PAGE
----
DEAR BRUCE: Thank you for your column on time shares. My husband and I thought we were immune to buying such a thing, but we were convinced to buy one in Mexico a couple of years ago. The ownership has some sort of corporate entity in San Diego, so it is not entirely a foreign-owned corporation. We have used it a bit, so are not too unhappy that we have it, but it lasts another 20 years or more (every-other-year occupancy).
We have three children who will share in our estate, but I wonder what will happen if they collectively refuse to pay the maintenance fees? Are heirs ever taken to court for nonpayment? We hadn't thought to mention the time share in our wills. Would mentioning it (or not mentioning it) in a will be a way to dispose of it? It is not something they will compete over! -- A.K., Beverly Hills, Fla.
DEAR A.K.: I am unhappy for you to the extent that, like a lot of people, you went to a pitch and weren't as immune as you thought. At least you've enjoyed your time share for a while.
You would find it next to impossible to sell your time share. That's just the way it is. There are companies that specialize in selling them, but most, if not all, want money upfront, which I would never agree to pay.
You can leave the time share, depending on how it is established, to someone in your will. However, if your children have no interest in it, don't leave it to them.
Even if you were to leave the time share to them, be assured that the children cannot be compelled to accept the legacy. The attorney handling the estate can show them how to decline it. You should consult your attorney about whether your estate can or would be assessed for the time-share fees after your death.
DEAR BRUCE: I am a recent reader, so I don't know if you have answered my question before.
The few articles I have read on how to invest never include gold. I have been a "gold bug" for years and finally saw an opening to get back into that market when gold was just under $300.
When I suggest to my friends that they buy gold, the usual response is that it pays no dividend. Considering the huge gains in these last years, it seems you could buy gold coins and sell them at a profit, thereby making what would be considered your "dividend" at a far greater return than is now available.
I would be interested in any comments you would care to make on this subject. -- J.G., via email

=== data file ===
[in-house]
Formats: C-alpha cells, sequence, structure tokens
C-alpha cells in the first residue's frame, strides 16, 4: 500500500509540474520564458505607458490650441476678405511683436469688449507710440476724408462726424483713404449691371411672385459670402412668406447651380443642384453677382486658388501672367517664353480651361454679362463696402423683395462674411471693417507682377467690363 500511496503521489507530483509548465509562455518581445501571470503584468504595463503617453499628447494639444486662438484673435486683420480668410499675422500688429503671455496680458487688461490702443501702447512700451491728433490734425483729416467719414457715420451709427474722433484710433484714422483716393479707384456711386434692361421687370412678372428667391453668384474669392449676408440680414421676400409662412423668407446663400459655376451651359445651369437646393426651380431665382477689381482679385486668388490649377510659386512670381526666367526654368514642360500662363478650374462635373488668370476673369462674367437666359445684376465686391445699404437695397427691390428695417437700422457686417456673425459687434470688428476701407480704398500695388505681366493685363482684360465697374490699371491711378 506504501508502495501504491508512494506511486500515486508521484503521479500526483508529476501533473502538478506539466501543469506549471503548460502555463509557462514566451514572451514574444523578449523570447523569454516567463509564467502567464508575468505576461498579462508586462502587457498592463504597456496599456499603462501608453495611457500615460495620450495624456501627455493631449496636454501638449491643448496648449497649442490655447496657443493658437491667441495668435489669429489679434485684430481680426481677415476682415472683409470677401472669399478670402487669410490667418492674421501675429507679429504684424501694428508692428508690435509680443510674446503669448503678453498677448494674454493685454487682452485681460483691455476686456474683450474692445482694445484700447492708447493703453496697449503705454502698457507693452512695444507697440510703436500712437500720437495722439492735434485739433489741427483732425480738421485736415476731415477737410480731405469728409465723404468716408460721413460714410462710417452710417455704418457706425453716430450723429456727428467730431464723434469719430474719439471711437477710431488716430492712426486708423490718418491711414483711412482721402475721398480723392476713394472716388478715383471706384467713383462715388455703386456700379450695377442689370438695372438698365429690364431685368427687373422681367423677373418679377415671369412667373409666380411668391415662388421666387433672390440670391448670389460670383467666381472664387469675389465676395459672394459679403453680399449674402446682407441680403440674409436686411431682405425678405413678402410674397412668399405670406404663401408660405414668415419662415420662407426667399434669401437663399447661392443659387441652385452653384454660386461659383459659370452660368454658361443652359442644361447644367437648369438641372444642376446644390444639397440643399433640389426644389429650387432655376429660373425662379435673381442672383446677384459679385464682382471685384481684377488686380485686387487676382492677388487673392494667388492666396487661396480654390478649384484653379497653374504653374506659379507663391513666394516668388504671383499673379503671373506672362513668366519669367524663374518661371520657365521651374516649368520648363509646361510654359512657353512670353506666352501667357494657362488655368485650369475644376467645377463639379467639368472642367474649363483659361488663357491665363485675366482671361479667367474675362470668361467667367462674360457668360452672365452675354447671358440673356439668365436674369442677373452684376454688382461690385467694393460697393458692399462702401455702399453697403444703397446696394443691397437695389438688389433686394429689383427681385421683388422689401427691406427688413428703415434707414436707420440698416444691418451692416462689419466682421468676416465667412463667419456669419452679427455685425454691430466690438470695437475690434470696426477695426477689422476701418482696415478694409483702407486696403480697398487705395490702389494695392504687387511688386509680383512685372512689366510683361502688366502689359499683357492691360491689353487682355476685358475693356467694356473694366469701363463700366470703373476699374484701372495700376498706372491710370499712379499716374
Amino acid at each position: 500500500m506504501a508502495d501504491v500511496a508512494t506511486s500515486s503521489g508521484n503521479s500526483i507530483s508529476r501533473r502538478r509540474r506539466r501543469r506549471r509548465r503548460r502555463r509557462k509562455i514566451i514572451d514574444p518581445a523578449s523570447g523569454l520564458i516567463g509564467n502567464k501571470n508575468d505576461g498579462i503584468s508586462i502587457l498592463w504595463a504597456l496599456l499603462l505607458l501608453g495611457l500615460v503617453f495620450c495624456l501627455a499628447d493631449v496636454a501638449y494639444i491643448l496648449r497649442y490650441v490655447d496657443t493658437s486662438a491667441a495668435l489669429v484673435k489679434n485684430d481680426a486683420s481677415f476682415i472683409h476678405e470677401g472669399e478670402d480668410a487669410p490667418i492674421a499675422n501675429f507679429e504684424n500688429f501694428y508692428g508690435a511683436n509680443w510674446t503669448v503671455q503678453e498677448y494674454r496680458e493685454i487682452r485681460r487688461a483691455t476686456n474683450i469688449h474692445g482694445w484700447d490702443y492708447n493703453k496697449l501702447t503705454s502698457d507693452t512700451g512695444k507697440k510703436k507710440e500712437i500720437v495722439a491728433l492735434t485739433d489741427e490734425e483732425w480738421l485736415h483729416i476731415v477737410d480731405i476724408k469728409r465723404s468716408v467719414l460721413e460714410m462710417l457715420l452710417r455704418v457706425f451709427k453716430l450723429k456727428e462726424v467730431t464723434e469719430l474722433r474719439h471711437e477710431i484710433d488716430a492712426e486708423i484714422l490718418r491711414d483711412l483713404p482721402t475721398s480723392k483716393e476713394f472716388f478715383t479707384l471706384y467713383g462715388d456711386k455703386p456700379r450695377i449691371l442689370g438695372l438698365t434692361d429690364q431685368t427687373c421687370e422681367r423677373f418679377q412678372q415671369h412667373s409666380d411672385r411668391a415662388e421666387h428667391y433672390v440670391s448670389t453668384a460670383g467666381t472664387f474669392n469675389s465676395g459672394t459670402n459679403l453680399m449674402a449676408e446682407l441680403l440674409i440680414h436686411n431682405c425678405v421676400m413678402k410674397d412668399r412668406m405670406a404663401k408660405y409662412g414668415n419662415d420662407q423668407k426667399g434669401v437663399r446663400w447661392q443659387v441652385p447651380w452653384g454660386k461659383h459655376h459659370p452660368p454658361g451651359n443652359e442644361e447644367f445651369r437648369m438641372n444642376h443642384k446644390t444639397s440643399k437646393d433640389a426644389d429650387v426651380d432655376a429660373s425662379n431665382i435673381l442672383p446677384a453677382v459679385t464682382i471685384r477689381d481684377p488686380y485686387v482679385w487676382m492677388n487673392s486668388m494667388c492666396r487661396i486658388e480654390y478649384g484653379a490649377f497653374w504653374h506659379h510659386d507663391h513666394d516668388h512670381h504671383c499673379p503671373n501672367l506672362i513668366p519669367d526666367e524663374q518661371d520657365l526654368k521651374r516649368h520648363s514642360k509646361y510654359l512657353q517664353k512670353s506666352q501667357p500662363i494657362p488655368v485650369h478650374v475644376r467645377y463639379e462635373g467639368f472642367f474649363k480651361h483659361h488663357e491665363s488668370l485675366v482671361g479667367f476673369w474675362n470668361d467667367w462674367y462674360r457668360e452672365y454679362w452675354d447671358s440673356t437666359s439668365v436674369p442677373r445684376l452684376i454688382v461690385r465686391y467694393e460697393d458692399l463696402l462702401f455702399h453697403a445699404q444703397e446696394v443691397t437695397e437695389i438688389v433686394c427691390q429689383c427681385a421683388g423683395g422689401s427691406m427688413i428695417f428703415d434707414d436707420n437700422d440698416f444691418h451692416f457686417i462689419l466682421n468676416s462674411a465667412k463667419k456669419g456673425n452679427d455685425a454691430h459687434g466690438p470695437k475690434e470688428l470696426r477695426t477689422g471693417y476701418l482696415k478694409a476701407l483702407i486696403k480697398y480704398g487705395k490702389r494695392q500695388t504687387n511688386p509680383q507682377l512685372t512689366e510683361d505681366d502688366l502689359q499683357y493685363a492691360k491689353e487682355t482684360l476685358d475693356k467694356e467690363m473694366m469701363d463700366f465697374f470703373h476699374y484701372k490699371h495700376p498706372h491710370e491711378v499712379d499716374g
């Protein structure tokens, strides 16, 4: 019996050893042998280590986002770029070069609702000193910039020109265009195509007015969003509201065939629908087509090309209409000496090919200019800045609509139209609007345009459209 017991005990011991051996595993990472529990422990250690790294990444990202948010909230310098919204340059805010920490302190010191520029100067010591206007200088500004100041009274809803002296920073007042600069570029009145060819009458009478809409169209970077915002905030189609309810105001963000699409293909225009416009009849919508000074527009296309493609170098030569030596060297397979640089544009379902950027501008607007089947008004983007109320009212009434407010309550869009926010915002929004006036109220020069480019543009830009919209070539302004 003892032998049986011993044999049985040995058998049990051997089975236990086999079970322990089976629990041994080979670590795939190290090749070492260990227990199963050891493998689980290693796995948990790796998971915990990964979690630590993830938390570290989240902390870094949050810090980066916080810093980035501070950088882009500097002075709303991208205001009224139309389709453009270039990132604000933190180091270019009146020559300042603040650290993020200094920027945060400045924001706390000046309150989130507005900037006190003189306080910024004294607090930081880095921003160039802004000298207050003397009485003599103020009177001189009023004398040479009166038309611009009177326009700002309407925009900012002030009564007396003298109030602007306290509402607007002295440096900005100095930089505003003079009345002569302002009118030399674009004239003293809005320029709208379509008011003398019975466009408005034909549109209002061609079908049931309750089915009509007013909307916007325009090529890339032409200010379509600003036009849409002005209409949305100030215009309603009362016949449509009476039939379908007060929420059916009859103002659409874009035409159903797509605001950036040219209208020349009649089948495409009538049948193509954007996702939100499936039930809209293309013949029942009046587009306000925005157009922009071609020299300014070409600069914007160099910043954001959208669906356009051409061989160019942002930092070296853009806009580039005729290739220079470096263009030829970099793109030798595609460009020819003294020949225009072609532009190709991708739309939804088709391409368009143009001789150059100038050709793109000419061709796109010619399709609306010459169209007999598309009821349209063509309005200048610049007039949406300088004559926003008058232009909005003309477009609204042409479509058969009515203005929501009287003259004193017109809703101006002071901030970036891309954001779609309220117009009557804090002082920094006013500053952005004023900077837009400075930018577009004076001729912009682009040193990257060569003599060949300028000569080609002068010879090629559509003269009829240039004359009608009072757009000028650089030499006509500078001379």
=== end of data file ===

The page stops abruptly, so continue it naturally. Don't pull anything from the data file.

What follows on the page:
DEAR J.G.: Your friends are correct when they observe that there is no dividend, and you are correct in pointing out that gold has increased a great deal over the last few years. However, in my opinion, precious metals should not be considered an investment, but a speculation. Among other things, they show a profit only when sold. They also may incur costs in storing them safely.
I have no problem suggesting that a minor part of your investment could be in metals, with you taking possession of them. I would not be interested in the firms that store the metals for you, given that a significant number of companies that offered this service went broke.
It is completely true that the values of gold and other metals have gone up, but they also have gone down. If you were around 30 years ago, you saw the silver market hit close to $50 an ounce. When there was an accusation that a couple of people were trying to corner the market, it dropped to almost $5 an ounce.
If you are trying to be a serious investor in the metals market, there are some things you should know. Expenses are involved that you may not think of, such as assaying for gold bars. A lot of people who invest restrict themselves to numismatic value, enjoying gold coins not only for their monetary value but also as works of art.
(Send questions to email@example.com or to Smart Money, P.O. Box 7150, Hudson, FL 34674. Questions of general interest will be answered in future columns. Owing to the volume of mail, personal replies cannot be provided.)
(The Bruce Williams Radio Show can now be heard 24/7 via iTunes and at www.taeradio.com.)
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